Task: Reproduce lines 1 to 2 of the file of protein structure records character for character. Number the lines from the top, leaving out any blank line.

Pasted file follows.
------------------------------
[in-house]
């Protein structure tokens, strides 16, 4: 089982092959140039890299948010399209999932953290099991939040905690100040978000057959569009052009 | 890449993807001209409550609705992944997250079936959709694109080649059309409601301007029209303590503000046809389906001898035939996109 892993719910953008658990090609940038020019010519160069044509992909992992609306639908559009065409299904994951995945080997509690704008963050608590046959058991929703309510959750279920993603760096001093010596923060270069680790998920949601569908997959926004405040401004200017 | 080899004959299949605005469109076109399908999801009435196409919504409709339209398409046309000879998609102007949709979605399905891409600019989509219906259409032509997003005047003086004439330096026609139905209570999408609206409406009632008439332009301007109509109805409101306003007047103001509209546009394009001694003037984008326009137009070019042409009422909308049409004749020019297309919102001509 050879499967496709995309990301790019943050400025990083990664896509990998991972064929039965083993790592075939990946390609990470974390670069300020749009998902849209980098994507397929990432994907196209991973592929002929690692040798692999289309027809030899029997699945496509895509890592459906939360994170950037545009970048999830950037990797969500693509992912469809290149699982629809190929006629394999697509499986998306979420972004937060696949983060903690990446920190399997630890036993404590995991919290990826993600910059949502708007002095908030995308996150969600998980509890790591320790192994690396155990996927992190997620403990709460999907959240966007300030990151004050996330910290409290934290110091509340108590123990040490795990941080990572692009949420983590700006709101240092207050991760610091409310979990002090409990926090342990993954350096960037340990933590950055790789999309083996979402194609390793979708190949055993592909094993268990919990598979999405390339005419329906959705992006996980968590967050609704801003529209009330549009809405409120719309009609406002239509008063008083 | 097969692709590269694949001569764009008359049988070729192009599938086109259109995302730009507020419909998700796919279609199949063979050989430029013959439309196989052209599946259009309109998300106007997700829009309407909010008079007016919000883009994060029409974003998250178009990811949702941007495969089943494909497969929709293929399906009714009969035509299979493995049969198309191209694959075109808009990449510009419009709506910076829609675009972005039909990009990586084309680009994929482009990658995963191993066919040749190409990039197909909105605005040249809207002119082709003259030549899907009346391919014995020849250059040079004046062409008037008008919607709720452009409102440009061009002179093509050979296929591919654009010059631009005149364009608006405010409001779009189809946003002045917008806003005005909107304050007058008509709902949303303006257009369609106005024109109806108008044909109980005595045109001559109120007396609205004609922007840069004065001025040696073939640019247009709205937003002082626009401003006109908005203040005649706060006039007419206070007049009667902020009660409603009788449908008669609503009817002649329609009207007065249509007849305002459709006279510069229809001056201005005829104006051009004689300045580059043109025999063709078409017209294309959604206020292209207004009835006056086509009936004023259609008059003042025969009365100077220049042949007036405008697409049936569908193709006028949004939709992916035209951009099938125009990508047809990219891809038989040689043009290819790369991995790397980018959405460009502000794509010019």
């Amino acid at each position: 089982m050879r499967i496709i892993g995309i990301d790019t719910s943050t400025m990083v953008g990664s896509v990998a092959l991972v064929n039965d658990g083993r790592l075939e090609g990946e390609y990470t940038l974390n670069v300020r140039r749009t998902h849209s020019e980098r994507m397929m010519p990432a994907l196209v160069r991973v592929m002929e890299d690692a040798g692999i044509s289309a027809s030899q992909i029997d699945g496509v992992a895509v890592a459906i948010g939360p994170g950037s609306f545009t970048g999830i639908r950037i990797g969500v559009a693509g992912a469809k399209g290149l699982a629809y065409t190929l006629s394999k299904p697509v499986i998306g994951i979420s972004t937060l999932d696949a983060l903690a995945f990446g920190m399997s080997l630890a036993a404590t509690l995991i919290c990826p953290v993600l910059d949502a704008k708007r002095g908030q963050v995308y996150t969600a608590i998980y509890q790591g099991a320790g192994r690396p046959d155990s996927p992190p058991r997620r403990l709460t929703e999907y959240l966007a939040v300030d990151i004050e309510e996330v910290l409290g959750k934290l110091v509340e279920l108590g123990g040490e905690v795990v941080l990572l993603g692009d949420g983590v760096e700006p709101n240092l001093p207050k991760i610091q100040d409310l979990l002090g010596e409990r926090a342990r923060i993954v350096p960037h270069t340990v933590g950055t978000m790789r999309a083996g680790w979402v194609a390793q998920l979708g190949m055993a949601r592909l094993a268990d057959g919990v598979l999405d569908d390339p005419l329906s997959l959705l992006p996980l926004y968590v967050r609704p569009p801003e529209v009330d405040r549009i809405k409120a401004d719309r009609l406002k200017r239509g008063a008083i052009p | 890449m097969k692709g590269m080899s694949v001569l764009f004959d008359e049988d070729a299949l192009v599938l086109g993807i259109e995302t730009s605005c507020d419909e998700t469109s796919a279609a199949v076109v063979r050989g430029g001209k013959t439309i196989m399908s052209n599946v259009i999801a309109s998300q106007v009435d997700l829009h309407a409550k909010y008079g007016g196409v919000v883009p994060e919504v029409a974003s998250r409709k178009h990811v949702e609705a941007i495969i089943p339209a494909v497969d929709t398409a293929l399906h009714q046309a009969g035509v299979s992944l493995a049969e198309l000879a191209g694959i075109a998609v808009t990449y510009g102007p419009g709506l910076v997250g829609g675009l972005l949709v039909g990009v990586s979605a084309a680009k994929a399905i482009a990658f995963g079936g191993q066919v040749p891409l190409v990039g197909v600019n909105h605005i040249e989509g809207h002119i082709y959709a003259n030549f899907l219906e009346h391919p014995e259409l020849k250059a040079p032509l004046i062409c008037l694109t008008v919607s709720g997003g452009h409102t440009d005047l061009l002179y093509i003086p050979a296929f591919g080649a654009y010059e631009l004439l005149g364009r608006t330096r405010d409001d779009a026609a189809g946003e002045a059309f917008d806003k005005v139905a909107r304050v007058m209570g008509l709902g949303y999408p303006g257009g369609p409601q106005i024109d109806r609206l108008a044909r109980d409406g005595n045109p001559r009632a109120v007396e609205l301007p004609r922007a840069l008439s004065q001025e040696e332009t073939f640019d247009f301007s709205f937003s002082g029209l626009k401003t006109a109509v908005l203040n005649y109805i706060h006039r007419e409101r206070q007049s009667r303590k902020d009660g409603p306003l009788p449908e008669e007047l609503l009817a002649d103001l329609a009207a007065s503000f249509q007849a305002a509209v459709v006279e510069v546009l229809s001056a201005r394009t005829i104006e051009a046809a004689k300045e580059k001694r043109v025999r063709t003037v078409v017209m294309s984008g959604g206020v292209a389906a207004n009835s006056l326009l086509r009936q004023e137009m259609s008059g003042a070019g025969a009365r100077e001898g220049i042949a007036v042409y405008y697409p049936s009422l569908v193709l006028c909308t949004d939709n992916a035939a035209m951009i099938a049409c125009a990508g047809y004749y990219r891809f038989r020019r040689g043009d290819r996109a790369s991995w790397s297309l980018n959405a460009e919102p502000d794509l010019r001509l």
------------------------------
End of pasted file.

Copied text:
[in-house]
């Protein structure tokens, strides 16, 4: 089982092959140039890299948010399209999932953290099991939040905690100040978000057959569009052009 | 890449993807001209409550609705992944997250079936959709694109080649059309409601301007029209303590503000046809389906001898035939996109 892993719910953008658990090609940038020019010519160069044509992909992992609306639908559009065409299904994951995945080997509690704008963050608590046959058991929703309510959750279920993603760096001093010596923060270069680790998920949601569908997959926004405040401004200017 | 080899004959299949605005469109076109399908999801009435196409919504409709339209398409046309000879998609102007949709979605399905891409600019989509219906259409032509997003005047003086004439330096026609139905209570999408609206409406009632008439332009301007109509109805409101306003007047103001509209546009394009001694003037984008326009137009070019042409009422909308049409004749020019297309919102001509 050879499967496709995309990301790019943050400025990083990664896509990998991972064929039965083993790592075939990946390609990470974390670069300020749009998902849209980098994507397929990432994907196209991973592929002929690692040798692999289309027809030899029997699945496509895509890592459906939360994170950037545009970048999830950037990797969500693509992912469809290149699982629809190929006629394999697509499986998306979420972004937060696949983060903690990446920190399997630890036993404590995991919290990826993600910059949502708007002095908030995308996150969600998980509890790591320790192994690396155990996927992190997620403990709460999907959240966007300030990151004050996330910290409290934290110091509340108590123990040490795990941080990572692009949420983590700006709101240092207050991760610091409310979990002090409990926090342990993954350096960037340990933590950055790789999309083996979402194609390793979708190949055993592909094993268990919990598979999405390339005419329906959705992006996980968590967050609704801003529209009330549009809405409120719309009609406002239509008063008083 | 097969692709590269694949001569764009008359049988070729192009599938086109259109995302730009507020419909998700796919279609199949063979050989430029013959439309196989052209599946259009309109998300106007997700829009309407909010008079007016919000883009994060029409974003998250178009990811949702941007495969089943494909497969929709293929399906009714009969035509299979493995049969198309191209694959075109808009990449510009419009709506910076829609675009972005039909990009990586084309680009994929482009990658995963191993066919040749190409990039197909909105605005040249809207002119082709003259030549899907009346391919014995020849250059040079004046062409008037008008919607709720452009409102440009061009002179093509050979296929591919654009010059631009005149364009608006405010409001779009189809946003002045917008806003005005909107304050007058008509709902949303303006257009369609106005024109109806108008044909109980005595045109001559109120007396609205004609922007840069004065001025040696073939640019247009709205937003002082626009401003006109908005203040005649706060006039007419206070007049009667902020009660409603009788449908008669609503009817002649329609009207007065249509007849305002459709006279510069229809001056201005005829104006051009004689300045580059043109025999063709078409017209294309959604206020292209207004009835006056086509009936004023259609008059003042025969009365100077220049042949007036405008697409049936569908193709006028949004939709992916035209951009099938125009990508047809990219891809038989040689043009290819790369991995790397980018959405460009502000794509010019």